Setting a Marketing Budget as a Dentist

dental-budget2When they first launch their practice, many dentists don’t have a clear idea what the math behind their marketing efforts should look like. They might even feel that their practice can become successful on word-of-mouth alone.

Of course, referrals are important – but they won’t build your practice!

A Clear Marketing Budget is Essential 

Once you’ve got the equipment, training, and staff you want, where do you go from there?

According to the Small Business Administration, about 7%-8% of your revenue should go to marketing if your total annual revenue is less than $5 million. All in all, this is a good, balanced figure – but it might not be appropriate for all situations.

dental-budget

What Marketing Budget is Right for New or Competitive Practices?

If your business is brand new, you might need a greater initial investment to connect with your customers. The budget you’ll need to gain traction is partially a function of how many dental practices are already established in your area and what the population is.

If you’re just getting started, a budget of 20% or even 30% of your revenue might be appropriate for a few months. It can also be a good idea to increase your marketing investment to this level whenever you have new equipment or another differentiator that might win new clients.

Once you’re done with your “growth mode,” it’s okay to retrench to the 7% or 8% figure – but don’t go below. Marketing is a long-term, cumulative effort: If you’re not moving forward, you’re falling behind. That’s true with both traditional and digital marketing.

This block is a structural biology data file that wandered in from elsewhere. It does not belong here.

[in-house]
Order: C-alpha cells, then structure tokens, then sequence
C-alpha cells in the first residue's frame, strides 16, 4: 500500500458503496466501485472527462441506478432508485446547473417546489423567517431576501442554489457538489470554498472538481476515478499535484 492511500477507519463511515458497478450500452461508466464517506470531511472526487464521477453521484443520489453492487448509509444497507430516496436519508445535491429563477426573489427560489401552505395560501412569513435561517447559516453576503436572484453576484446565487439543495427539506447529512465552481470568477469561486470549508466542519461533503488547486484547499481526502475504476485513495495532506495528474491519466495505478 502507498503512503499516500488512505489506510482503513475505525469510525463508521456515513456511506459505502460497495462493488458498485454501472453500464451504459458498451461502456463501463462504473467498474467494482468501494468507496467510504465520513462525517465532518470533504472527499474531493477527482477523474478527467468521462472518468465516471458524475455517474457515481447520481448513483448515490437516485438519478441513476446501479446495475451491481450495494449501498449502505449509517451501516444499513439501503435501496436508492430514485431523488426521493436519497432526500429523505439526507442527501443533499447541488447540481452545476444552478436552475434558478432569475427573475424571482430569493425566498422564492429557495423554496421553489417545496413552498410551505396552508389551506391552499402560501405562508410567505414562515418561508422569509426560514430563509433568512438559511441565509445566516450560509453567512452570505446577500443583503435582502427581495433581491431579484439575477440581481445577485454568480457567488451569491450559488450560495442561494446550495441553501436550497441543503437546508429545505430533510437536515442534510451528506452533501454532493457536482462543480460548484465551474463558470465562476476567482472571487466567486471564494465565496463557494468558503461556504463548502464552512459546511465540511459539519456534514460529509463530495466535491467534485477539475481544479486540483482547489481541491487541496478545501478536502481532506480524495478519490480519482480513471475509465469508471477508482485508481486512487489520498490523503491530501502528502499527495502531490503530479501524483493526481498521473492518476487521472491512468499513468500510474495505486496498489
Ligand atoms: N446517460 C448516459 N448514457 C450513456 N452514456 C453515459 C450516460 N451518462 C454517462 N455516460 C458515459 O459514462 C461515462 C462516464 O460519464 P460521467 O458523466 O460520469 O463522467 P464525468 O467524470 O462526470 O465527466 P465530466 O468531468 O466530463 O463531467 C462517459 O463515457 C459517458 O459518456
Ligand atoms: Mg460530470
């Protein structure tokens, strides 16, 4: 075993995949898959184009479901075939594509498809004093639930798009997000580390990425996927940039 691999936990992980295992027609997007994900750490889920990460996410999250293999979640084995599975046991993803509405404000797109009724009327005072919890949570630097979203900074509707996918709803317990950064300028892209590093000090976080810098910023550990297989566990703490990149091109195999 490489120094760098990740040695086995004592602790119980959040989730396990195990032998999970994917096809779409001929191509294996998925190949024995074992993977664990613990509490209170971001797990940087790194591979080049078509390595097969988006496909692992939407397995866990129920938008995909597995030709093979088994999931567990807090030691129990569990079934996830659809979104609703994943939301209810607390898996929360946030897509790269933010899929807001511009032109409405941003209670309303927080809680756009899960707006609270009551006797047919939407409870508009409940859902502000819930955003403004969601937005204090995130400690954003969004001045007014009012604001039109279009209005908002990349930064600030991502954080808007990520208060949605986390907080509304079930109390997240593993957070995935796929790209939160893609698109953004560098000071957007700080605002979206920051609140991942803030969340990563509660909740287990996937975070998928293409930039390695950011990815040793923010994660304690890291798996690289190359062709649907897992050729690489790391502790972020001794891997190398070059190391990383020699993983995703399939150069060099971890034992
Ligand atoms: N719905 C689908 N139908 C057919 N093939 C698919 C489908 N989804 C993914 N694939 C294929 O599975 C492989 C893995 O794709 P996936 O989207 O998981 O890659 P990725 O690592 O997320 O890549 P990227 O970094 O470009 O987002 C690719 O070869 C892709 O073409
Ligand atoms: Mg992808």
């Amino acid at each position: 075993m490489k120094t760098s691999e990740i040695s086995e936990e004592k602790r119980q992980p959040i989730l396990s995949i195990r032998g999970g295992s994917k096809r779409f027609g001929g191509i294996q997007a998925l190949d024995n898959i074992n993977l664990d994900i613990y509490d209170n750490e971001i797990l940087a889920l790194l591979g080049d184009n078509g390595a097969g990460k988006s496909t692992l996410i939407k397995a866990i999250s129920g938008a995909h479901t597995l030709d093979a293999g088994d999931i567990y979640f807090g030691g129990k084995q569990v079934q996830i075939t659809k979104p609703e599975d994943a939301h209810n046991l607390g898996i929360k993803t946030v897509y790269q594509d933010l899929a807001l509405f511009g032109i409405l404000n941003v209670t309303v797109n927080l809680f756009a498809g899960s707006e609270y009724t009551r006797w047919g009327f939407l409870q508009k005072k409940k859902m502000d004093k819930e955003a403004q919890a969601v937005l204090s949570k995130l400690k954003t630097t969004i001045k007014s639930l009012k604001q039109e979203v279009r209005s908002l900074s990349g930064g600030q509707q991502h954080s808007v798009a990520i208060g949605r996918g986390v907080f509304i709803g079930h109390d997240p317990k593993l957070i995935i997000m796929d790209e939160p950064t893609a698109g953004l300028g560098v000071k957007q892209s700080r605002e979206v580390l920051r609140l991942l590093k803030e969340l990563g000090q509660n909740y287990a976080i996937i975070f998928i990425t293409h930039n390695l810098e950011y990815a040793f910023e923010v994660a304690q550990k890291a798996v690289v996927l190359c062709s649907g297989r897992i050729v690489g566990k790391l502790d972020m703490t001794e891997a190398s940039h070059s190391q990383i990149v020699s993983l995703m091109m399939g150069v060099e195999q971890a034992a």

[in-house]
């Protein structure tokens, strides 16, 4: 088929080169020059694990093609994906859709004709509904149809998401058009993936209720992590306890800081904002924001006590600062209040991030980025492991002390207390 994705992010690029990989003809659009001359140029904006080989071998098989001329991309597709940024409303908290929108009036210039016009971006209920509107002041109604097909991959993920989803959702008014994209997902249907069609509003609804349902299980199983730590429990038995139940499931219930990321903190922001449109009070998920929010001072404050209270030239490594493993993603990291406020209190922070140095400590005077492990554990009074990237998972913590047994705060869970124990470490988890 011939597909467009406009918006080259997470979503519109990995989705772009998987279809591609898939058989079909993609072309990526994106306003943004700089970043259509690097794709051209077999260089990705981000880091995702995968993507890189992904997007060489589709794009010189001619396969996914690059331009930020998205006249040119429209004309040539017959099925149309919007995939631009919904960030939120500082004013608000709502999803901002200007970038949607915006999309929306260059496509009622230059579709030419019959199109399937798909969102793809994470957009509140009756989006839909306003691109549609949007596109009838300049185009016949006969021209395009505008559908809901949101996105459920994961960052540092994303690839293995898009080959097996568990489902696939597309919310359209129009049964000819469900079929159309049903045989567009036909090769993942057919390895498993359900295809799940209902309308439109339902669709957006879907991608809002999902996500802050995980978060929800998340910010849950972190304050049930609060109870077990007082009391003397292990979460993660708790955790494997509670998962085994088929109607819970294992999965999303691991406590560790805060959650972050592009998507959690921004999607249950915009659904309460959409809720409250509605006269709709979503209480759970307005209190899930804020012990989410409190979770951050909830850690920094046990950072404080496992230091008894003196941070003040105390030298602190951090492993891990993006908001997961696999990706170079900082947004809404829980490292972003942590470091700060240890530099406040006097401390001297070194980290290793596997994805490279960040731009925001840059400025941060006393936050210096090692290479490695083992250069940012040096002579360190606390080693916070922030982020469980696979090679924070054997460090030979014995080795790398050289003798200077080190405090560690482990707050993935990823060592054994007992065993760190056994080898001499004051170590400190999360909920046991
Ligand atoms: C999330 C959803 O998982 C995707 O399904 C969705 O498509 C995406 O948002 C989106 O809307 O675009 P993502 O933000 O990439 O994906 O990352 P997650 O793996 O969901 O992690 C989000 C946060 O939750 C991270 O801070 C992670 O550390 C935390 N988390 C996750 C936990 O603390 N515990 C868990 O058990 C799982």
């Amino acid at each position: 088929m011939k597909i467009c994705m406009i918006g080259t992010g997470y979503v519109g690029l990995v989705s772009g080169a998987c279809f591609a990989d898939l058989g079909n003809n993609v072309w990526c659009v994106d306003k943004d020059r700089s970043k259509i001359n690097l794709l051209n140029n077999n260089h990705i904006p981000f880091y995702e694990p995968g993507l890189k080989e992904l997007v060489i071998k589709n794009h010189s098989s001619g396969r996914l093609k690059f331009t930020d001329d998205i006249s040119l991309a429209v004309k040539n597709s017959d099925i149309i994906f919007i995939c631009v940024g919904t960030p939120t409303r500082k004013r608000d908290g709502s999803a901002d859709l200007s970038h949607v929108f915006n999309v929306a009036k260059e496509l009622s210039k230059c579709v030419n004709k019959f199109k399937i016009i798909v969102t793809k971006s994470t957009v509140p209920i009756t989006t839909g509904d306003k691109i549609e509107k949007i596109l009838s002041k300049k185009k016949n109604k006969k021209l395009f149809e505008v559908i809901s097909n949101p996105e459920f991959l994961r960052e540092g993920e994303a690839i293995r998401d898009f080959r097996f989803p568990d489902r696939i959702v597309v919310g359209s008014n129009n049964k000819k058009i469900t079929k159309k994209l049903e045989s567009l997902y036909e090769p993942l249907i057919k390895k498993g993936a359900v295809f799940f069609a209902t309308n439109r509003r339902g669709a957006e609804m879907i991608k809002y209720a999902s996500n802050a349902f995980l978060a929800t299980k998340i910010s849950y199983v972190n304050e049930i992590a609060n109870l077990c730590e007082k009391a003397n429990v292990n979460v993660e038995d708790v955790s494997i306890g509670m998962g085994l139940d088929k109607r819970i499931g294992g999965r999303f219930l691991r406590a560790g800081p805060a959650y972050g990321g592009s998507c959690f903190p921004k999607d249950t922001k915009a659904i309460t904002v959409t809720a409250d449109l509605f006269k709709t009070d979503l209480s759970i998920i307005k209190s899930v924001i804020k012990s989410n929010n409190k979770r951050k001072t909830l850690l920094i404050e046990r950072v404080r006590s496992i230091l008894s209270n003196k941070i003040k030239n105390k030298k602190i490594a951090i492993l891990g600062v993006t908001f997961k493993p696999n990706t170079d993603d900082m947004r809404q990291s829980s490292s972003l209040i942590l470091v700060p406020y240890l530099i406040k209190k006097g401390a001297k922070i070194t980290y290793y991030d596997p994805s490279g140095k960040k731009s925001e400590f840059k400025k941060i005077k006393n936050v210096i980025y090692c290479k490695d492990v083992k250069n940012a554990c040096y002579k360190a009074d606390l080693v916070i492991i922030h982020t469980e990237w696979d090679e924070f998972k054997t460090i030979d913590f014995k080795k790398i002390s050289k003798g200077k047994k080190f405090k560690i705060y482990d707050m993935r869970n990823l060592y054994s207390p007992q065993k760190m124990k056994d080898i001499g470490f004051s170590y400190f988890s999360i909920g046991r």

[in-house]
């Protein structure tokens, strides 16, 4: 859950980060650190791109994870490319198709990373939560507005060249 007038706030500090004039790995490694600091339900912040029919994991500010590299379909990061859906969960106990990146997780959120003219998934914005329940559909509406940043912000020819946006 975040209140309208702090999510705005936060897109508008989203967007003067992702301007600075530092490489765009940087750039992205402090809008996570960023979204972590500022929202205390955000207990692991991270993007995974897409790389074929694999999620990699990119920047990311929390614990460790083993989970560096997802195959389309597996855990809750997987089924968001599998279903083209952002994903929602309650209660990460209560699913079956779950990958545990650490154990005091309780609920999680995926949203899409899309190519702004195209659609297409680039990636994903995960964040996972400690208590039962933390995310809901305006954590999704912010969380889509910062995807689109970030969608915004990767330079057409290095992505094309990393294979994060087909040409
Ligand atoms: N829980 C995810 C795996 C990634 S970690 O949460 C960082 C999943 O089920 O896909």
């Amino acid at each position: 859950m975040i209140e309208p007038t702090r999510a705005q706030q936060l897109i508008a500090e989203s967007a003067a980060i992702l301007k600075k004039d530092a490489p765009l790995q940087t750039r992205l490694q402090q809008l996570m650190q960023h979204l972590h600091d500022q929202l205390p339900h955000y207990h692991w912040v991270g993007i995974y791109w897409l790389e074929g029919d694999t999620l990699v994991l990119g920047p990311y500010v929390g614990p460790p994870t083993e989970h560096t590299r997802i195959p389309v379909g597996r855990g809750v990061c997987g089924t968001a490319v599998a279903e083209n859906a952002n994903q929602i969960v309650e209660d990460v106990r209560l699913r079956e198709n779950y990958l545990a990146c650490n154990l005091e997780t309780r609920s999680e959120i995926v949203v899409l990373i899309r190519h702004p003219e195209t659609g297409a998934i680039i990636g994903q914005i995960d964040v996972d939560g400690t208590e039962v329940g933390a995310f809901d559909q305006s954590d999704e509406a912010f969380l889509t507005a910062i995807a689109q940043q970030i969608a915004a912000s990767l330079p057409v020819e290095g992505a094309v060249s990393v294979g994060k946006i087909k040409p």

What Should Your Marketing Budget Include?

An effective marketing budget is multi-faceted and could include:

  • Initial and ongoing costs of a high-converting dental website using modern SEO.
  • Traditional marketing efforts, such as postcards and other mailers or door hangers.
  • Occasional outreach campaigns to get customers interested in new services or tools.
  • Time and money expenditures involved in setting up community outreach events.

The more you know about your practice’s financials, the easier it’ll be to plan for a reasonable, yet effective budget that can handle occasional fluctuations. Try to gather information on the average amount each customer spends with you per visit or year to get a clearer picture of just how much you can afford to spend and when you can “splurge.” An adaptive, data-driven marketing strategy is worth its weight in gold for dentists!

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